The ongoing Kronos Early Estrogen Prevention Study, which is randomly assigning patches, pills, and placebos to 720 women ages 42 to 58, is trying to determine if one option is safer and whether estrogen in either form actually protects against coronary artery disease—as well as cognitive decline—if started within three years of menopause. (A handful of previous studies suggest that it might.) "More testing is critical," admits principal investigator JoAnn Manson, a professor of medicine at Harvard Medical School who is one of the study's principal investigators.
At the moment, doctors are following the recommendations of the Food and Drug Administration: Prescribe the smallest dose that relieves a woman's symptoms, and do it for the shortest time. While in the 1990s doctors typically prescribed a 0.625-milligram dose of estrogen and sometimes as much as 5 mg for five to 10 years or more, they now generally start with just 0.3 to 0.5 mg and give it for months or up to a few years. Kirchoff is using a patch that delivers just 0.015 mg of daily estrogen, the lowest dose on the market. Doses of progesterone haven't changed much.
The question of how long a woman can safely be on hormones is a thorny one. There's just no "risk-free interval," says Adriane Fugh-Berman, a professor of family medicine at Georgetown University School of Medicine, who serves as a paid expert witness in trials involving the over-marketing of hormone therapy. She says women should be especially wary of hormones if their mothers or sisters had premenopausal breast cancer or if they or close relatives have heart disease or blood clots.
The increased risk of breast cancer associated with hormone use in the WHI study appears to kick in after five years for those taking estrogen and progesterone and after seven years for those taking estrogen alone. A slightly increased risk of ovarian cancer, however, may occur within four years, regardless of the regimen, according to a study released in July. For every 8,300 women on hormone therapy, one extra case of ovarian cancer would result, a risk that drops back to normal within two years of stopping the treatments.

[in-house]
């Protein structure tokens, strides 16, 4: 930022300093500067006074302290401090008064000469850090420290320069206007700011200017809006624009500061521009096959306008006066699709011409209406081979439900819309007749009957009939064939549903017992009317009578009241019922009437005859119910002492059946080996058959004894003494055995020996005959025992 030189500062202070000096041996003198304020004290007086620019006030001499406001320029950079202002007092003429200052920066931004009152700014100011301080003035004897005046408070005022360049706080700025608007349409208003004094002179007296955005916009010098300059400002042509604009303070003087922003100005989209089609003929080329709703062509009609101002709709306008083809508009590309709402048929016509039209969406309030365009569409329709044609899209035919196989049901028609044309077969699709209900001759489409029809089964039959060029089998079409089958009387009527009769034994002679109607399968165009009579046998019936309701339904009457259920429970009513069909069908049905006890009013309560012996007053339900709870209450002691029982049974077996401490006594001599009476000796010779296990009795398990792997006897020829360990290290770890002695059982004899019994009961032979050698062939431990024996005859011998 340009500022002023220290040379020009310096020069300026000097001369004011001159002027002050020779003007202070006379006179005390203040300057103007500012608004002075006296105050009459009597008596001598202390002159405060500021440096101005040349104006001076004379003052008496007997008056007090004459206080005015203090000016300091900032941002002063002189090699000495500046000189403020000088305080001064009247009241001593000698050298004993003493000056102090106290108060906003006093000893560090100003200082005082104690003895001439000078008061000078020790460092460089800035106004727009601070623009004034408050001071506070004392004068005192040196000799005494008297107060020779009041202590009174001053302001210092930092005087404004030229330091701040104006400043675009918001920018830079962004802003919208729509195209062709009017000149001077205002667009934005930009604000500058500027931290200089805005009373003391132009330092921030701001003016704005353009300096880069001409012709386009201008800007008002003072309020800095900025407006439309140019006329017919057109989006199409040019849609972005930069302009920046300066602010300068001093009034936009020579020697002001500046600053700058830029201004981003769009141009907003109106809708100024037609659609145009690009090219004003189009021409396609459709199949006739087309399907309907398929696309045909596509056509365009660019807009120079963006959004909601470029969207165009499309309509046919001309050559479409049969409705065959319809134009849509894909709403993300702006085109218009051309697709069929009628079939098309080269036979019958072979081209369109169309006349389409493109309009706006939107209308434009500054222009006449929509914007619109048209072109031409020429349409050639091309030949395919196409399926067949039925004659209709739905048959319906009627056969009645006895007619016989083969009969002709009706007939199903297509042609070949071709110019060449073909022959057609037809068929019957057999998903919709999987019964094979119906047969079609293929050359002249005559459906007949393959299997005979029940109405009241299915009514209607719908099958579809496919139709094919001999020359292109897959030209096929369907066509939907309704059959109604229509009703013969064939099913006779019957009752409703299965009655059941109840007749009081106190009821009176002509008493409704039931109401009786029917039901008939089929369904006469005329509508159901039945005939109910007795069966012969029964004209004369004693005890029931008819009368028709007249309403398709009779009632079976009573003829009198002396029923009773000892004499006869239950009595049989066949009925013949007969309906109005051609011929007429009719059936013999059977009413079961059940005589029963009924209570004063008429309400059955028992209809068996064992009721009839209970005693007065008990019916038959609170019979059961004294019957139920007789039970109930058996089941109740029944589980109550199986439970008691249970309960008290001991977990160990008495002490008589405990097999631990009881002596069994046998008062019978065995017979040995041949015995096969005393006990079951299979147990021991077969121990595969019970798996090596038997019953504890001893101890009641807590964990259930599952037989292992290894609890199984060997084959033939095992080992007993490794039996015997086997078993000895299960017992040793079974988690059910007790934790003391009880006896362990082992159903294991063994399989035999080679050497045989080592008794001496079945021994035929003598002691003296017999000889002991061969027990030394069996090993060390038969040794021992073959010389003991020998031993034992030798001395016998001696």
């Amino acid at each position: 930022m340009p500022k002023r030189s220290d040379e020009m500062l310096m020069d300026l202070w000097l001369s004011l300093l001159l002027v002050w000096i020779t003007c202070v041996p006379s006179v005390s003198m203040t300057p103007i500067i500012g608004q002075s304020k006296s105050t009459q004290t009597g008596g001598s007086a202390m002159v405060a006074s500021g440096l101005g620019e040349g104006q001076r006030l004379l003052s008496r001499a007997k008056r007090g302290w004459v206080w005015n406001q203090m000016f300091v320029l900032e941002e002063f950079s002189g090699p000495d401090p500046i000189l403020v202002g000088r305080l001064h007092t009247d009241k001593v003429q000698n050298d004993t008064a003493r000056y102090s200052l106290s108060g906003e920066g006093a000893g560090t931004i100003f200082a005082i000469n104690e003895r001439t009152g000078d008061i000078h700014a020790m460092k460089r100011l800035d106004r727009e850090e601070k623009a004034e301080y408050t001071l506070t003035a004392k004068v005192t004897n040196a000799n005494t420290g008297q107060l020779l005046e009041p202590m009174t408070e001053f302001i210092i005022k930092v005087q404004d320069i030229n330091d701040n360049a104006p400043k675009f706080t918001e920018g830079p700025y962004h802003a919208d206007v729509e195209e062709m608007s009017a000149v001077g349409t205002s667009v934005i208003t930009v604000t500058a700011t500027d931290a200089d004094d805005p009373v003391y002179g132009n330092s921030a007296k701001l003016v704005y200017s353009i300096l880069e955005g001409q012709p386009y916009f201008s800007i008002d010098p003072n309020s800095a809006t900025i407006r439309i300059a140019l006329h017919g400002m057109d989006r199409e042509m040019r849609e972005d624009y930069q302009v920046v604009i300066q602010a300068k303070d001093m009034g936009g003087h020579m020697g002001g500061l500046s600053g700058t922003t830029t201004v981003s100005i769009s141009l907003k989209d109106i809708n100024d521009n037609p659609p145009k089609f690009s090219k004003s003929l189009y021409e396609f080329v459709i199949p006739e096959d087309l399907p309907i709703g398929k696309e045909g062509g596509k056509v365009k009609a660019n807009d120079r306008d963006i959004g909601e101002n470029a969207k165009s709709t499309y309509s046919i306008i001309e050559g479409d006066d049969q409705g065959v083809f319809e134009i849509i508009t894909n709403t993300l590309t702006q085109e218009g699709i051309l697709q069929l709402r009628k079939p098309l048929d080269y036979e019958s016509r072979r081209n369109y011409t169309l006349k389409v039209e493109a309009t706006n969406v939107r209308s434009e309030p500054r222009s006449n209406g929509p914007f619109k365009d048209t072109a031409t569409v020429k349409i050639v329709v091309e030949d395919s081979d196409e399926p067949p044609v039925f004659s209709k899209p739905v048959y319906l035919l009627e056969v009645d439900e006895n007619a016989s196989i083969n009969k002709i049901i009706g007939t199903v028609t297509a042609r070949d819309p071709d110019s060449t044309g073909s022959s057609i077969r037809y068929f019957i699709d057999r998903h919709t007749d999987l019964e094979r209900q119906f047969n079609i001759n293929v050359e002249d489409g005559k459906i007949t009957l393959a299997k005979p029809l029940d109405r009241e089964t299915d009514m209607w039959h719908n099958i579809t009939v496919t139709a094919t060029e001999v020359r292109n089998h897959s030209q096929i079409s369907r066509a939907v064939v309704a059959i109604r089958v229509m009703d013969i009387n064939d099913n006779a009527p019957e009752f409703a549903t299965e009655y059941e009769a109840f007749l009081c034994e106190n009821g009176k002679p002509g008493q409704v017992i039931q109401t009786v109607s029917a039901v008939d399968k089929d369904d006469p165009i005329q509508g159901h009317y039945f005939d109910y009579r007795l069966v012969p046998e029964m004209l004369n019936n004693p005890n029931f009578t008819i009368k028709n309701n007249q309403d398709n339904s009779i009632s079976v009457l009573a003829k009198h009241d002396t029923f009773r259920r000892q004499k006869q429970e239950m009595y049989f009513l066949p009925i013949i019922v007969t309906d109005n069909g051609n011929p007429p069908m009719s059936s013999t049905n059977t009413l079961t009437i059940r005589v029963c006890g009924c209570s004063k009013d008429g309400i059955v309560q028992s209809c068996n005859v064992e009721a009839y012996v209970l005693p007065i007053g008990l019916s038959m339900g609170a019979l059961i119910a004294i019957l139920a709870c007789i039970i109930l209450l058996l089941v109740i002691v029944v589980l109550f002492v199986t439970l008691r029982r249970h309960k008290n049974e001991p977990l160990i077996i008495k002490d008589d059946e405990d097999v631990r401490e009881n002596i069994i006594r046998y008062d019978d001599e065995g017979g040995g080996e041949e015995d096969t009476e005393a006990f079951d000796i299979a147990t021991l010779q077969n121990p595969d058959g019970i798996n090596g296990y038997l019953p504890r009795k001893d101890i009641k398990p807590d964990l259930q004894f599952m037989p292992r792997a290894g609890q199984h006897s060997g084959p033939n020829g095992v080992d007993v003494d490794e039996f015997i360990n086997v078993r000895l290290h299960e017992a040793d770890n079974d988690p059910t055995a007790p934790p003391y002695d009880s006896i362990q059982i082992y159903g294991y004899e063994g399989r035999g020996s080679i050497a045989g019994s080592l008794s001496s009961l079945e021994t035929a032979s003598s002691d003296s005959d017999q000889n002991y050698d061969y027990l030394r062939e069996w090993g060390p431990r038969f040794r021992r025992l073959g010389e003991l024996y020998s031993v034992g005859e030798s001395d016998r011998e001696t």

A good rule of thumb to follow: Stay on hormone therapy for no longer than five years, says Isaac Schiff, chief of obstetrics and gynecology at Massachusetts General Hospital. Taper off earlier if you can. "Some women take it for six months, feel wonderful, and stop," he says. About half of hormone users, though, find they need to taper off gradually to avoid a return of their symptoms. Some can switch to a lower dose, while others may need to alternate between their usual dose and lower-dose pills for three to six months. Those already on very superlow doses can try skipping days between pills or wearing a patch every other week.
Whether to use a pill, cream, gel, spray, or skin patch depends largely on personal preference and the severity of symptoms. Women with more severe hot flashes may want to opt for a pill if lower-dose patches or creams don't work. Vaginal dryness may be alleviated with a low-dose product delivered through a vaginal ring, cream, or tablet inserted into the vagina to deliver hormones directly to the tissues. [Other Ways to Relieve Vaginal Dryness] Breast cancer patients who simply can't take hormones may find their hot flashes can be relieved by antidepressants or a pain-reliever called gabapentin.
Kirchoff's daily cocktail of estrogen has not been a panacea for all that ails her. "It's definitely not a stress-reducer. I still need to exercise and do all my other healthy living things to combat that," she says emphatically. But she's finally sweating less.